The Archbishop of Erbil in Iraq has said that people in his country are terrified that the war in the Holy Land will engulf the region.
Chaldean Catholic Archbishop Bashar Warda is calling on governments around the world to work to bring peace. He told the Catholic charity Aid to the Church in Need (ACN) that an escalation of the conflict could trigger another wave of migration, with devastating consequences for the Christian community, which has already been decimated by war and extreme poverty.
He said: “People [in Iraq] are really afraid that the violence will spread beyond Gaza. Speaking on behalf of all the people – especially the minorities, who tend to suffer more than others, especially in conflict situations – please God, no more war.”
“We are asking all the leaders and all those who have influence to calm the situation,” he added.
He continued: “God forbid that this war goes beyond what we have been seeing of late. The settling of old scores would endanger the social cohesion in the whole region. The situation in Syria is not settled, nor has it settled in Iraq.”
Archbishop Warda said his people were on tenterhooks and some were still uncertain about staying in the country following the recent violence and persecution carried out by Daesh (ISIS), Al Qaeda and other extremist militant groups.
Emphasising that “the wounds of ISIS have yet to heal,” the archbishop added: “The violence could trigger yet more migration. The fear is still there. It is not as if the war we had was 30 years ago. It was less than 10 years ago.”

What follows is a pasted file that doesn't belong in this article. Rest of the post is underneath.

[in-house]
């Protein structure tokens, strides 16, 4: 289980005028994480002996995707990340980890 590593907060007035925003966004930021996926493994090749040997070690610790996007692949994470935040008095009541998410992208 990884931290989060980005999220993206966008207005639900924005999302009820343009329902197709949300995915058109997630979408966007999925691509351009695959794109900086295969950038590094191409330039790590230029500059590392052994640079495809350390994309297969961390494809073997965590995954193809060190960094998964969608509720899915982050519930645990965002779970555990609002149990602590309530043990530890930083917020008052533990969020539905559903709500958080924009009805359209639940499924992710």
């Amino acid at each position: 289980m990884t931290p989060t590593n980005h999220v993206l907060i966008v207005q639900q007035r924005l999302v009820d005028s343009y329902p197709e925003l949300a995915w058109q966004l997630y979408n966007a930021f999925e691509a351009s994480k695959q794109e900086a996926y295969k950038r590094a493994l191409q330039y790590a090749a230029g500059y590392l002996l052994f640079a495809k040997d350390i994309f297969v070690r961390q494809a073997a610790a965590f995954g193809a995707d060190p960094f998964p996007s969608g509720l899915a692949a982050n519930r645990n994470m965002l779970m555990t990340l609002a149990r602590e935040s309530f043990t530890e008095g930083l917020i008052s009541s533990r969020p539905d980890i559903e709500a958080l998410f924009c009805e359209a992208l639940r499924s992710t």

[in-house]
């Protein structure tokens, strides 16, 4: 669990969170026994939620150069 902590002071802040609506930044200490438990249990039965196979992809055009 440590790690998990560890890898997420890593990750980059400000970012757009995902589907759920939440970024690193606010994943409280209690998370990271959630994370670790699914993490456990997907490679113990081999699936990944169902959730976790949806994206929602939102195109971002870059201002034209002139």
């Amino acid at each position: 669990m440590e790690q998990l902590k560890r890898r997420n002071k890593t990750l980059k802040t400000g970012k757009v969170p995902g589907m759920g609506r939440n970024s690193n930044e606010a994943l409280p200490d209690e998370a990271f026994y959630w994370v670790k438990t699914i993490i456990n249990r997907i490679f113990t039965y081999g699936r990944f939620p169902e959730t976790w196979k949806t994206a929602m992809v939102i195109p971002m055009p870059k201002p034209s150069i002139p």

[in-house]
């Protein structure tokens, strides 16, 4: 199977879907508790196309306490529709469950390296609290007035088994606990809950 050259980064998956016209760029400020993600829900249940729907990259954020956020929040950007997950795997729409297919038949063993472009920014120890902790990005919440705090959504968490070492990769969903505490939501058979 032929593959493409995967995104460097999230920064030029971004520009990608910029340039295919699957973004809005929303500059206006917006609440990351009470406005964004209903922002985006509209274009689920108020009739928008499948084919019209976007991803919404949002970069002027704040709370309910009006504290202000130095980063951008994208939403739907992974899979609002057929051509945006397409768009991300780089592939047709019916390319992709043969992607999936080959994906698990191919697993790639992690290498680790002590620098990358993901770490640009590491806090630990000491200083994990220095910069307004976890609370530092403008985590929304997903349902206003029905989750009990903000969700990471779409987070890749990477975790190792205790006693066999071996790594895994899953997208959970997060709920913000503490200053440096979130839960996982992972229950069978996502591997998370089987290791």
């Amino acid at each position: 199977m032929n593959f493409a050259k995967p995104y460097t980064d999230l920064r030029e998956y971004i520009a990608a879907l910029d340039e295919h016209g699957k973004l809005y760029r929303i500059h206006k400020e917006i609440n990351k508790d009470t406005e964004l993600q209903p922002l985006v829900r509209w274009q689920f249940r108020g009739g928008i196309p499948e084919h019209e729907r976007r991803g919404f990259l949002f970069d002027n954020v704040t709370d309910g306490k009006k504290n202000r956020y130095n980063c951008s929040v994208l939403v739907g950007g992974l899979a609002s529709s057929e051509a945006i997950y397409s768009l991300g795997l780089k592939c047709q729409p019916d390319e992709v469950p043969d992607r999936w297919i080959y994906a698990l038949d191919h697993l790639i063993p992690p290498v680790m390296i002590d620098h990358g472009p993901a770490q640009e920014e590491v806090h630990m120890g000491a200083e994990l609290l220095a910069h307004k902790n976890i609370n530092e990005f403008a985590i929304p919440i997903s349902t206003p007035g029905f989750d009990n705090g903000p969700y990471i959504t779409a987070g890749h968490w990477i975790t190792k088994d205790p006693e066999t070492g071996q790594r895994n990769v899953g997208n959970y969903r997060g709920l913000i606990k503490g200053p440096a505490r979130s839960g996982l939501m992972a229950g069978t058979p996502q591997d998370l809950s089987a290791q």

Before 2002, Iraq was home to more than 1.2 million Christians, but persecution, violence and poverty prompted a mass migration of Christians. According to Archbishop Warda, there are now about 150,000 left.
He added: “For us as a Church, if you do not have the people around you what’s the point of having any structures? We are not like an NGO. We are dependent on the presence of the people.”
The archbishop went on to thank ACN and other organisations for providing emergency and pastoral help, especially during the crisis years climaxing with the Daesh invasion of Mosul, Iraq’s second city, and the nearby Nineveh Plains, an ancient homeland for Christians.
He singled out the charity’s current support for the Pope Francis Scholarship Programme, sponsoring students at the Catholic University of Erbil, which Archbishop Warda founded.
Archbishop Warda was speaking during a visit to London, where he preached at Westminster Abbey during an All Saints Day service recalling the martyrs of the Church.
In his homily, the archbishop recalled the sacrifice of so many faithful during the years of Al Qaeda, Daesh (ISIS) and other militants and praised the heroism of martyrs, including his close friend Father Ragheed Ganni, who was shot dead in June 2007 for refusing to close his Church in Mosul.